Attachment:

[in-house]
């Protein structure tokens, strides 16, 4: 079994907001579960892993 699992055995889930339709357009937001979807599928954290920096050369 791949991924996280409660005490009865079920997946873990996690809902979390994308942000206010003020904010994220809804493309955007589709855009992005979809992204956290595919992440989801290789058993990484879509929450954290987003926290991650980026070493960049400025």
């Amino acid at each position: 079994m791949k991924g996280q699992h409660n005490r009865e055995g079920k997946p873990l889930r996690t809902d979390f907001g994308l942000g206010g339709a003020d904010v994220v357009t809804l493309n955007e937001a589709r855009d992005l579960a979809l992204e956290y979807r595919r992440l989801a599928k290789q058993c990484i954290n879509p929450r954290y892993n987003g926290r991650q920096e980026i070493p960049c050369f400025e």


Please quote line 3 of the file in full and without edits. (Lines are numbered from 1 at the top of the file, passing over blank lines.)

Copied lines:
């Amino acid at each position: 079994m791949k991924g996280q699992h409660n005490r009865e055995g079920k997946p873990l889930r996690t809902d979390f907001g994308l942000g206010g339709a003020d904010v994220v357009t809804l493309n955007e937001a589709r855009d992005l579960a979809l992204e956290y979807r595919r992440l989801a599928k290789q058993c990484i954290n879509p929450r954290y892993n987003g926290r991650q920096e980026i070493p960049c050369f400025e």